Psychosocial predictors of smoking and smoking cessation in young adults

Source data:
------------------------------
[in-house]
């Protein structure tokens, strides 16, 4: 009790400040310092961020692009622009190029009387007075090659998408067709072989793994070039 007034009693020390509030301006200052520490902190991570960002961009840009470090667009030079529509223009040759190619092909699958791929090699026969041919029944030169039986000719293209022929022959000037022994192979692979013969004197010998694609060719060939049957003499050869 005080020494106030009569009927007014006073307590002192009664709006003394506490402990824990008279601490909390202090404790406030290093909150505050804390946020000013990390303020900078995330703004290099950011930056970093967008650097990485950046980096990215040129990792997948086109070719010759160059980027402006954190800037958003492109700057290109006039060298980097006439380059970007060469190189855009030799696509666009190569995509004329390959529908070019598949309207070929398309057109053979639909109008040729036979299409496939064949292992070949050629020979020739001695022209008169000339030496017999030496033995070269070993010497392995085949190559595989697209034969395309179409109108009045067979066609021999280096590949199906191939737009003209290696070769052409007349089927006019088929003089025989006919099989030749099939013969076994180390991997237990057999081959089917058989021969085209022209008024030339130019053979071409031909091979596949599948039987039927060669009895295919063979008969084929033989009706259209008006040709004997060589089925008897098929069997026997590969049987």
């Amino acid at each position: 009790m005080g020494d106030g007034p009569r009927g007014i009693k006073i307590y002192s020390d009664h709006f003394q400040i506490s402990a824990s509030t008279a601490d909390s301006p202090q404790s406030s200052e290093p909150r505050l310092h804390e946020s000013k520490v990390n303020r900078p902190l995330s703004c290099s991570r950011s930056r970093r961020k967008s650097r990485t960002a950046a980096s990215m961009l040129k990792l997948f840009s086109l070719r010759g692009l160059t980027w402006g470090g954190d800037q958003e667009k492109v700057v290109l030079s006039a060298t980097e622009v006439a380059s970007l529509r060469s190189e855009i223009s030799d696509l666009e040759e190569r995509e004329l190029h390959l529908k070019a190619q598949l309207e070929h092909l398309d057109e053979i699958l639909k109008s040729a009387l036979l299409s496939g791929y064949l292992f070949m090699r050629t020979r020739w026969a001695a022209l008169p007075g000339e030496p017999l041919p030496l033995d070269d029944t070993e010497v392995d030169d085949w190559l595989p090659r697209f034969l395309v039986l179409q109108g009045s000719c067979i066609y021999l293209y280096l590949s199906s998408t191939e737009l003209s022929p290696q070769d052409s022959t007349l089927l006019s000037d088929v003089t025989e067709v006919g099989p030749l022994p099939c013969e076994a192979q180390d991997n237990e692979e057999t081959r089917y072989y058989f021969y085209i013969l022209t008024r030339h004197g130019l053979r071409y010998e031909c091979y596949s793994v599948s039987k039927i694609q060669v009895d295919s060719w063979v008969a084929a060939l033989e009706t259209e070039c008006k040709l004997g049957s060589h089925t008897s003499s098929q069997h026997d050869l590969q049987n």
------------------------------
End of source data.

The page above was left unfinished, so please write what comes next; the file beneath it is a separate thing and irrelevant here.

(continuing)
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Smoking is a major public health issue which has been shown to increase an individual’s risk of disease and premature mortality. Understanding the factors that are associated with smoking may assist in the development of strategies to change smoking behaviour. The aim of the present study was to investigate the relationships between psychosocial factors and smoking behaviour in a young adult population. The participants were 204 participants from the University of Edinburgh. Information on socio-demographic factors, smoking habits and psychosocial factors including personality traits, emotional intelligence and perceived stress were collected using a self-administered questionnaire. Current smokers reported poorer perceived health than ex smokers and never smokers (p = 0.001). Male ex-smokers had lower emotional stability scores than current smokers and never smokers (p = 0.04). Females who had ever smoked (ex and current smokers) had higher Extraversion scores than females who had never smoked (p = 0.04). In multiple logistic regression analyses, Extraversion was found to be an independent predictor of smoking initiation, accounting for 3% of the variance. Furthermore, collectively age in years, average monthly income and social class predicted 30% of the variance in smoking consumption. In conclusion, individuals with higher extraversion scores were more likely to take up smoking at a younger age and socioeconomic factors may be important in maintaining smoking behaviour. These findings have implications for public health initiatives aimed at smoking prevention and cessation.